Would you like to own a share in the Pittsburgh Steelers? Well, you might be in luck, provided that you’re rather well-to-do, because shares will shortly be available as the organization begins the process of seeking new investors to fill in the gap left by former minority owner David Tepper.
Tepper, an area native who made his fortune in hedge funds and has a School of Business named after him at his alma mater, Carnegie Mellon University, sought to purchase and succeeded in purchasing the Carolina Panthers, making him the second former Steelers minority owner to purchase an NFL franchise. The first was the couple of Jimmy and Dee Haslam, the current primary owners of the Cleveland Browns.
Yesterday, Steelers President Art Rooney II spoke to Joe Rutter of the Pittsburgh Tribune-Review, telling the veteran reporter that Tepper’s share, roughly five percent, “remains in limbo” (Rutter’s words). “We’re going to wind up with a couple new shareholders”, Rooney said.
Pittsburgh greatly expanded its ownership group in 2009 in order to comply with new NFL rules regarding who can own teams. This resulted in a number of members of the Rooney family—many of Dan Rooney’s siblings—selling their shares to outsiders.
Tepper was one of those initial investors who came in, as were the Haslams. Other notable members of that new ownership group include, in case you’ve forgotten, former Steelers Hall of Fame wide receiver John Stallworth. Thomas Tull is among the other more high-profile and outspoken investors.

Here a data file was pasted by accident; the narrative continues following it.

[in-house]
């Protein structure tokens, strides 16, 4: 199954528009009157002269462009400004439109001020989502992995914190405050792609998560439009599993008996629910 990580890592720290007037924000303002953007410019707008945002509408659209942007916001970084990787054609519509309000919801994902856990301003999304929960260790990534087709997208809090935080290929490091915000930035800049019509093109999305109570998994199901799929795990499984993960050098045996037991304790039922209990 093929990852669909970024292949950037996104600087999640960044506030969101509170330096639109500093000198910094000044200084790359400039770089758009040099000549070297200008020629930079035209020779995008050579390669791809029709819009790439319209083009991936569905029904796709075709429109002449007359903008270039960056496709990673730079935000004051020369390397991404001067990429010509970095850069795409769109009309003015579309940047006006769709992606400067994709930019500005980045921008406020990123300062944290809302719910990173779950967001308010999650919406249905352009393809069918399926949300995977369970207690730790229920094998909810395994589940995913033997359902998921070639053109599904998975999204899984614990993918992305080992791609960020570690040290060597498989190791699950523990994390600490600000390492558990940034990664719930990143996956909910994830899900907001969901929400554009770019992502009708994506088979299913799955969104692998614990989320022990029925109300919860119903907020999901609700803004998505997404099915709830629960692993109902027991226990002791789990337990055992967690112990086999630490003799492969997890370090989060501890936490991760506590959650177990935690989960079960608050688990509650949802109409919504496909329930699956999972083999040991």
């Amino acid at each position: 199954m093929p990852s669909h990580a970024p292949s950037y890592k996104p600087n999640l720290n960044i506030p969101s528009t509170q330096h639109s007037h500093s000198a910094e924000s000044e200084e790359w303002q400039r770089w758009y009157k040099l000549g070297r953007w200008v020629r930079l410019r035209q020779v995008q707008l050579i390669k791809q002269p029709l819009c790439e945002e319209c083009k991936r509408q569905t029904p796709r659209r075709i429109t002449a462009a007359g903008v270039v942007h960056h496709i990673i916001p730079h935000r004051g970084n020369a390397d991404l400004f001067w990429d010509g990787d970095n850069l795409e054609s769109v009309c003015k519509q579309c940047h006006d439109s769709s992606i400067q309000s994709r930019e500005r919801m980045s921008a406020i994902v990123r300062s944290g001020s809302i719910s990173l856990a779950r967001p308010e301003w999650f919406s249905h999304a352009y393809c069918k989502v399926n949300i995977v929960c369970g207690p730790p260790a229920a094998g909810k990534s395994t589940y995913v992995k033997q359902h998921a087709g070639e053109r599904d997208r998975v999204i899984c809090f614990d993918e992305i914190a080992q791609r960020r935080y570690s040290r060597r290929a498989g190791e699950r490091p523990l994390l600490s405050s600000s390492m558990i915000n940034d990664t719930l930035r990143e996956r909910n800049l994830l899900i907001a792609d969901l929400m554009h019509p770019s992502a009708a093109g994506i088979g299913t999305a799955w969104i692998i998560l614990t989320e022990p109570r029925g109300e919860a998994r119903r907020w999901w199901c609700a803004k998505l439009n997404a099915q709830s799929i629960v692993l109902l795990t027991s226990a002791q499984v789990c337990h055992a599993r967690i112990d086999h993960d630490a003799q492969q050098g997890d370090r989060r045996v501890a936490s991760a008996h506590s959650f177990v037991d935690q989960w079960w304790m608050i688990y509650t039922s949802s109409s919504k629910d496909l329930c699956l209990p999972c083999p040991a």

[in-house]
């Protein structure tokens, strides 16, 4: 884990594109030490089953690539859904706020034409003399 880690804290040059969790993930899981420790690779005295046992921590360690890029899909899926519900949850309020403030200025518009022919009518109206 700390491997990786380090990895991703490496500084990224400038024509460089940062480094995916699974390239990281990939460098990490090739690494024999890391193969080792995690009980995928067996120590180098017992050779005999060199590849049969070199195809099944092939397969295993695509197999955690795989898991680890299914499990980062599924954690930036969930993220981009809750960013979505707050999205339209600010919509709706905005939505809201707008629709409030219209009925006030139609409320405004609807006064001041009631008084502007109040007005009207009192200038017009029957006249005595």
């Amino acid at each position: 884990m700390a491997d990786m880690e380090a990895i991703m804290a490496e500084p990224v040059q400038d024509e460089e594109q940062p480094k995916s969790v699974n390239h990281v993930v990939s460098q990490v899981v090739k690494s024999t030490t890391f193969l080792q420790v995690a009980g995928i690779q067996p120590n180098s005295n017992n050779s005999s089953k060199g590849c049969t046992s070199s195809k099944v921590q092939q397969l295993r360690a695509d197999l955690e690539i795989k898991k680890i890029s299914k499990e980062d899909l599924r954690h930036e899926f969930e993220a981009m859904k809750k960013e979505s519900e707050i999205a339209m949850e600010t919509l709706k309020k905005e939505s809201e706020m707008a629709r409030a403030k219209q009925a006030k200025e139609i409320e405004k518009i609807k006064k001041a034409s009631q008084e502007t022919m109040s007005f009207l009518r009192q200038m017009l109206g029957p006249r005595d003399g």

Another change was necessitated in the wake of the death of Dan Rooney. His son, currently president Art II, bought the bulk of his shares, enough to continue to qualify him as the principle owner of the franchise and keeping that distinction within the Rooney family, where it has been since its founding in 1933 by The Chief, Art Rooney.
Rooney said that they are “still in the process of finalizing” the proceedings of passing on Tull’s shares to new investors. “Probably in the next few months we’ll get everything cleaned up on that end”.
His comments indicate that they do not expect one single investor to pick up the entirety of the shares that Tepper is leaving on the table. The ownership group, including Rooney, currently consists of 18 individuals or investment groups.
The Steelers were recently evaluated by Forbes as the 30th-most-wealthy franchise in all of sports round the world, estimated to be worth nearly $2.6 billion and an operating income of $85 million. That ranked just 15th among NFL franchises, though that also is an indication of the NFL’s dominance. The Dallas Cowboys, evaluated at an estimated $5 billion, came in first.